Maine: An Encyclopedia
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Seguin Island

Seguin Island Light Station (2000)

Seguin Island Light (2000)

Map Showing the location of Georgetown and Seguin. Green areas are unorganized territories.

Map Showing the Location of Georgetown and Seguin.

Some uncertainty exists about the meaning of the famous island’s name of “Seguin” or “Satquin” according to Eckstorm. One explanation is that “From the east it does resemble a tortoise, whence evidently its name from the Indian, che-quen-ocks, called Siguenoc.”

Another view is that it means “alone out to sea” from the Algonquin segunau. Yet another claims “Seguin is English corruption of an Indian word meaning ‘place where the sea vomits.'” In Abnaki, sigan simply means hump.

Ellingwood Rock lies just north of the island and is home to many sea birds. The island, part of the town of Georgetown, is a delight in itself, with spectacular views and paths for the explorer. A small museum is available seasonally.

Sequin Lighthouse and Keeper's Quarters (2006)

Sequin Lighthouse (2006)

Pump House Foreground) and Fog Horn House (2006)

Pump House Foreground) and Fog Horn House

Seguin Island Light Station includes a lighthouse and a fog signal house. The lighthouse is listed on the national register of historic sites. The second oldest light in Maine and ordered by George Washington in 1795, it is also in one of the foggiest locations on the coast. Located 2.5 miles offshore in an area of rough seas, it is often difficult to visit.

The lighthouse tower, rebuilt in 1857, is the highest point on the coast at 186 feet above sea level. The tower is 53 feet high and holds a first-order Fresnel lens — one of a few still operating and the only one in Maine. An 1,100-foot tramway has been used to deliver supplies up to the lighthouse from the small harbor.

The Coast Guard ceased staffing the station in 1985. After years of negotiation, the Friends of Seguin gained the right to manage the island, and maintain the buildings and grounds.

Ellingwood Rock off the north end of Seguin Island (2006)

Ellingwood Rock off the north end of Seguin Island (2006)

Sequin Island on a hazy day from the West (2006)

 


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Additional resources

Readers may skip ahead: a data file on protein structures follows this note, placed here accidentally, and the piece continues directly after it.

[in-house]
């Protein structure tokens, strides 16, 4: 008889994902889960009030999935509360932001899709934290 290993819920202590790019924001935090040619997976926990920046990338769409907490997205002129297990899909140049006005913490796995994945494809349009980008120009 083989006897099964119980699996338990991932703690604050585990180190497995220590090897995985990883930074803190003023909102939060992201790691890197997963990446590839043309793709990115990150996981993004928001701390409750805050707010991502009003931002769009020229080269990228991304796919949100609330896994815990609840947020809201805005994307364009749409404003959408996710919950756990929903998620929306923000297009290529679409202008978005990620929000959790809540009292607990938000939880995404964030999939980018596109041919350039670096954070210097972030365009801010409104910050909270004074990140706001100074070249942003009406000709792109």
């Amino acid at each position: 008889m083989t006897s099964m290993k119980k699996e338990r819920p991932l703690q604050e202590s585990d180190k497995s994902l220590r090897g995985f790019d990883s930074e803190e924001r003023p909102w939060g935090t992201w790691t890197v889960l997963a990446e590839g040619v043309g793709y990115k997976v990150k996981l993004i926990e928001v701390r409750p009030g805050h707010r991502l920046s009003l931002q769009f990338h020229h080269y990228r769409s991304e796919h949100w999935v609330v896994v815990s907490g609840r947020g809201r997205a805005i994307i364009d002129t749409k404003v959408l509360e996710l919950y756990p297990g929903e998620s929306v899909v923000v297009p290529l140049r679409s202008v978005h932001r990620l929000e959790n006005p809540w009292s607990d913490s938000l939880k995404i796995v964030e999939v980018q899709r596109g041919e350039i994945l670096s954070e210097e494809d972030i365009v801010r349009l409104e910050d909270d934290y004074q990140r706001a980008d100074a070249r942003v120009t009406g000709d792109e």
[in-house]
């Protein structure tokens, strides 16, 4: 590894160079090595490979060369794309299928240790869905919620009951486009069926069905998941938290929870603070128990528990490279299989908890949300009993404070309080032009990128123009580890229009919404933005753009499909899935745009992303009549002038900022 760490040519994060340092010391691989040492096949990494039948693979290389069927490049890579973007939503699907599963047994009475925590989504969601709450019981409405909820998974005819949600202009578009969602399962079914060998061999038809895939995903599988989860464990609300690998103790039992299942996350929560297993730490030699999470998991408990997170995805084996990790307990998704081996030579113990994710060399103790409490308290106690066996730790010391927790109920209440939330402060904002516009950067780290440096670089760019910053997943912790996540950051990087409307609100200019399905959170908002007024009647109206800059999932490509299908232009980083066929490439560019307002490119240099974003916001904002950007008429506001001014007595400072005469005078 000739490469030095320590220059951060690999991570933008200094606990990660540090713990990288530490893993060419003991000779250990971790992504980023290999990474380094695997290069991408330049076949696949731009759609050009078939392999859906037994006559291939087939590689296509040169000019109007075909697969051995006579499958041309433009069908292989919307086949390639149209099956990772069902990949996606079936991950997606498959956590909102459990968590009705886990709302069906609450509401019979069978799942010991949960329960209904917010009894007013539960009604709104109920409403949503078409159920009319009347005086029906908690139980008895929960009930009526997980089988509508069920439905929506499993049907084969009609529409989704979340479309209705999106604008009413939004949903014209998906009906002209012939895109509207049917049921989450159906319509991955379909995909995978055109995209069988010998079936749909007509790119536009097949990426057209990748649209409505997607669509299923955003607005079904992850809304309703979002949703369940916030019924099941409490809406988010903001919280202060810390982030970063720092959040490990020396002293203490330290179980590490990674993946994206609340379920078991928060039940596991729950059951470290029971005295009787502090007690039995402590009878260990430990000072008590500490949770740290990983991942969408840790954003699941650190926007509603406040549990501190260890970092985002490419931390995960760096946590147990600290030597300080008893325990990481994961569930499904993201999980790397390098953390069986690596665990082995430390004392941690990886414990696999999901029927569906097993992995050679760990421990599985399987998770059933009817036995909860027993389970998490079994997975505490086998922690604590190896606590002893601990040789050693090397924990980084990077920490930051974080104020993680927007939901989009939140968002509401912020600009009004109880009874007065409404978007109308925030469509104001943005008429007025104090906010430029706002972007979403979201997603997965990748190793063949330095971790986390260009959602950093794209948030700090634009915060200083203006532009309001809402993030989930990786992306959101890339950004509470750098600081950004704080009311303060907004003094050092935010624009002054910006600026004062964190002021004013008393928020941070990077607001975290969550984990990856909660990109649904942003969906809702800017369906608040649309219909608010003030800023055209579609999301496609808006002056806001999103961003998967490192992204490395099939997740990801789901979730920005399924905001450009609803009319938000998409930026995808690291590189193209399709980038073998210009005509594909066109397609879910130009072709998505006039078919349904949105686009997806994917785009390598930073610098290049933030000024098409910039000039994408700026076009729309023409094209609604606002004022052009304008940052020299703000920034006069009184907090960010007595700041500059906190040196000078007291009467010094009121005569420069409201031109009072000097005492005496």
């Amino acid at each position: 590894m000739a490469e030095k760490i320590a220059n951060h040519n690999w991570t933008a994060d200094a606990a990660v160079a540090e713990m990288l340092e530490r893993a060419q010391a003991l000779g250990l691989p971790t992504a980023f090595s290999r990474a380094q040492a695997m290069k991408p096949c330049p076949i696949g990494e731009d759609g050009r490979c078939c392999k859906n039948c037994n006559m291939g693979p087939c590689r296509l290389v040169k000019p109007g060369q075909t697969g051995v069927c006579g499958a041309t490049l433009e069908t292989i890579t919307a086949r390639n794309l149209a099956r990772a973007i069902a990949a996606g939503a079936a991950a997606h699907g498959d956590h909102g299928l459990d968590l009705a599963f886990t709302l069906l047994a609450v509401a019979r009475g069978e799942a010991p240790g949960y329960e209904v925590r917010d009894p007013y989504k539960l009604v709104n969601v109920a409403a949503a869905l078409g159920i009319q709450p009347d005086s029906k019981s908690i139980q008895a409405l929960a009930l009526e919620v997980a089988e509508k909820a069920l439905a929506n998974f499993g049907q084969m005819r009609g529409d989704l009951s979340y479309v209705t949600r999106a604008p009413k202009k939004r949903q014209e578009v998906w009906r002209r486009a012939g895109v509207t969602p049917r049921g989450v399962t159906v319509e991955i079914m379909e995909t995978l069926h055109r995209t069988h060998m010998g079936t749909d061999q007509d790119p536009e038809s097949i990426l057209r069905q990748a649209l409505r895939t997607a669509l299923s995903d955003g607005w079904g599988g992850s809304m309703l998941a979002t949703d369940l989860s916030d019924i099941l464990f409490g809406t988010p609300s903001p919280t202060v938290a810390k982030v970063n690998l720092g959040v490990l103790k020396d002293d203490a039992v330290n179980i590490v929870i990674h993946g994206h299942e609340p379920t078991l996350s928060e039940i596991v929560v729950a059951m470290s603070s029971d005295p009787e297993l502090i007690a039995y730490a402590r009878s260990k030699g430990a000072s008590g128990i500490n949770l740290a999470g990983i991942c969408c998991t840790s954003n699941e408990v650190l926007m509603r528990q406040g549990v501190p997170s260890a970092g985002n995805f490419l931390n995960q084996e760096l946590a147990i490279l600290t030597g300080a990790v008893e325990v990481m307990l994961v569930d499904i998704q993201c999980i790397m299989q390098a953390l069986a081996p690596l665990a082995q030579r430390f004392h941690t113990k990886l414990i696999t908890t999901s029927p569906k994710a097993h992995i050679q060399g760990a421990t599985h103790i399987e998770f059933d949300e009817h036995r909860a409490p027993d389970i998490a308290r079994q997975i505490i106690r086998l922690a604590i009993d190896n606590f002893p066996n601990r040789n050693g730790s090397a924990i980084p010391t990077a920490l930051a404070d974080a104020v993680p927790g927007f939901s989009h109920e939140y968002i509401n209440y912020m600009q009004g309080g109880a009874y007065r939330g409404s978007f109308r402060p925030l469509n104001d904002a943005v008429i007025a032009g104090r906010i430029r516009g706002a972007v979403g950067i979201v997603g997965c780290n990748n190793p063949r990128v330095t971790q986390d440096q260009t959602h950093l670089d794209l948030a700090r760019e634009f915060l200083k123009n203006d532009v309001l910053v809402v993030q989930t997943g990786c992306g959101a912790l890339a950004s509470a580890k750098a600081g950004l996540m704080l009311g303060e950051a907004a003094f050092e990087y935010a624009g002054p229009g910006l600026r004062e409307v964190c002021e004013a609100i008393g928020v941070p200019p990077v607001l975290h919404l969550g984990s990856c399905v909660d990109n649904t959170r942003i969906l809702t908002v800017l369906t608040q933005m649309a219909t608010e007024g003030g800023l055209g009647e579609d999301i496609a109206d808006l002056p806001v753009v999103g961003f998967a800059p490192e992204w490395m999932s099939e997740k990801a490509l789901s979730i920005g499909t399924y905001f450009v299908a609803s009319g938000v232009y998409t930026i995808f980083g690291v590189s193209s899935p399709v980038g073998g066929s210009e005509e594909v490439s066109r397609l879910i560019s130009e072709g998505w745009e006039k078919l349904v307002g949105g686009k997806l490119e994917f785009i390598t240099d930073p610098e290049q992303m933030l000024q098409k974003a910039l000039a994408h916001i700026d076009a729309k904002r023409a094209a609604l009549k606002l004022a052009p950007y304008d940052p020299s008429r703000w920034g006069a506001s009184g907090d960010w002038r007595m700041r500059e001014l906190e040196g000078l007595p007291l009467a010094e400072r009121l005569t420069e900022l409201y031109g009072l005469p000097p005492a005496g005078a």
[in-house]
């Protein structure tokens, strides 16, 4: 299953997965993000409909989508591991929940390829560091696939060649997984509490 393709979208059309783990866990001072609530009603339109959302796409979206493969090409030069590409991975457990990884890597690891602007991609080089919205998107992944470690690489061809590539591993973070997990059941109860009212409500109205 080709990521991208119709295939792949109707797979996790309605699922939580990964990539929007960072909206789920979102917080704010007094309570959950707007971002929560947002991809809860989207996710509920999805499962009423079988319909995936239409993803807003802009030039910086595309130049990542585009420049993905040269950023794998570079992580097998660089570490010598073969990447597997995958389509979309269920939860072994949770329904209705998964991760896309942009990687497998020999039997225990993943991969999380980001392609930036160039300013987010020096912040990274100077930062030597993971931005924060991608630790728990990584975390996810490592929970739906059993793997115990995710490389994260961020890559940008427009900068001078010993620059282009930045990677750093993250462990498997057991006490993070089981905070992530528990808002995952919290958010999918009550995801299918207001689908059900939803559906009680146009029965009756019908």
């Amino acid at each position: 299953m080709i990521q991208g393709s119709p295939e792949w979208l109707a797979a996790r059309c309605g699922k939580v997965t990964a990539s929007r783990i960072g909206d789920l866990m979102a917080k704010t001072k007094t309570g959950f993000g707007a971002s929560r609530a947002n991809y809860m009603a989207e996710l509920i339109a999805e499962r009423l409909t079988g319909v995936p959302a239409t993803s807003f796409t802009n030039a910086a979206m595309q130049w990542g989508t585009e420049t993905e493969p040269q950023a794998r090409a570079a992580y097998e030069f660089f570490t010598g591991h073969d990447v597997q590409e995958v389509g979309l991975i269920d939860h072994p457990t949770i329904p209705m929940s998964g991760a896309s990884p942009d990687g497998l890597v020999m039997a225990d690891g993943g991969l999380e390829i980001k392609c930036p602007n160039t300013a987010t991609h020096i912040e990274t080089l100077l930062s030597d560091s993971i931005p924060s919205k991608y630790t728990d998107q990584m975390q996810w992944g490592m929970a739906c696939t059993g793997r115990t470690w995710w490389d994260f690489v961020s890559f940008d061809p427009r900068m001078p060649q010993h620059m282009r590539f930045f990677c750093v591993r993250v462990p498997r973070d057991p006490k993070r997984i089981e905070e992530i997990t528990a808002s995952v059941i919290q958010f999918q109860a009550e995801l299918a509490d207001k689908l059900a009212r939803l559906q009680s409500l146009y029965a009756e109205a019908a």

Legendary Lighthouses. “Seguin Island Light, Seguin Island, ME – 1795.” http://www.pbs.org/legendarylighthouses/html/mainegl.html#seguin

Caldwell, Bill. Lighthouses of Maine. Portland, Maine: Gannett Books, 1986.

“Christmas may not find Seguin.” Brunswick Times Record, December 23, 1981.

Clifford, Candace (Project Manager). Inventory of Historic Light Stations. Washington, D.C.: National Maritime Initiative; National Park Service History Division, 1994.

“COA selected as steward of 2 lighthouses.” Bangor Daily News, February 12, 1998.

“Friends of Seguin get license” The Keeper’s Log, Summer 1989.

Friends of Seguin Island newsletters, Fall 1997 – present.

“Friends of Seguin petition drive fails to stop solar plan.” Portland Press Herald, January 29, 2000.

Kochel, Kenneth G., revised by Jeremy D’Entremont. America’s Atlantic Coast Lighthouses: A Traveler’s Guide. Wells, Maine: Lighthouse Digest, 2000.

Lighthouse Service Bulletin, September 1, 1935.

Logan, Jennifer Wilder. “Ghostly Light: The Unmanning of Seguin Light.” Island Journal, the annual publication of the Island Institute, volume three.

Lunt, Dudley Cammett. The Woods and the Sea. New York, New York: Alfred A. Knopf, Inc., 1965.

“Museum to open at Maine’s highest light above water.” Lighthouse Digest, August 1993.

McLane, Charles B. Islands of the Mid-Maine Coast: Pemaquid Point to the Kennebec River. Gardiner, Maine: Tilbury House Publishers, and Rockland, Maine: The Island Institute, 1994.

Merrill, Meadow Rue. “Keepers of an island’s guiding light.” Boston Globe, September 6, 1998.

Monegain, Bernie. “The lighthouse keeper’s son.” Points East, Midwinter 2000.

“No solar panels at Seguin Light, State Historian urges.” Portland Press Herald, September 21, 1999.

“The past through 1,000 prisms.” Boston Globe, September 13, 1998.

“Rare lens might stay at Seguin Island Light.” Portland Press Herald, September 11, 1999.

“Seguin becomes a bachelor island.” Maine Sunday Telegram, date unknown, c. 1963.

“Seguin in the spotlight.” Portland Press Herald, January 26, 1998.

“Seguin Island Lighthouse gets to keep historic lens.” Portland Press Herald, March 29, 2000.

“Seguin Light Station celebrates 200 years.” Portland Press Herald, July 13, 1995.

“Seguin owners plan petition on light.” Portland Press Herald, May 24, 1999.

“Seguin’s fate the question as America comes to call the first order Fresnel lens a national treasure.” Portland Press Herald, June 4, 1999.

“Seguin’s Fresnel lens part of Maine’s coastal heritage.” Portland Press Herald, January 3, 1999.

“Seguin Light celebration.” Lighthouse Digest, July 1995.

Small, Connie. The Lighthouse Keeper’s Wife. Orono, Me. The University of Maine Press. 1986.

Snow, Edward Rowe. “A Lonely Vigil.” Boston Herald Traveler, April 20, 1971.

Snow, Edward Rowe. “Seguin Light highest in Maine.” Boston Herald Traveler, date unknown, c. 1971.

“Spinney, ornithologist of Seguin.” Boston Sunday Globe, July 17, 1904.

Textor, Ken. “The Lure of the Light.” Down East, April 1996.

Thomson, William O. New England’s Haunted Lighthouses. Video documentary distributed by ‘Scapes Me. Kennebunk, Maine. 1997.

“Washington may decide lens’ fate.” Portland Press Herald. August 17, 1998.

Webster-Wallace, Anne. Seguin 200. Georgetown, Maine: Friends of Seguin Island, Inc., 1995.

National Register of Historic Places – Listings

Seguin Island Light Station, south of Georgetown

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This entry was last modified: November 22, 2016 03:34 PM

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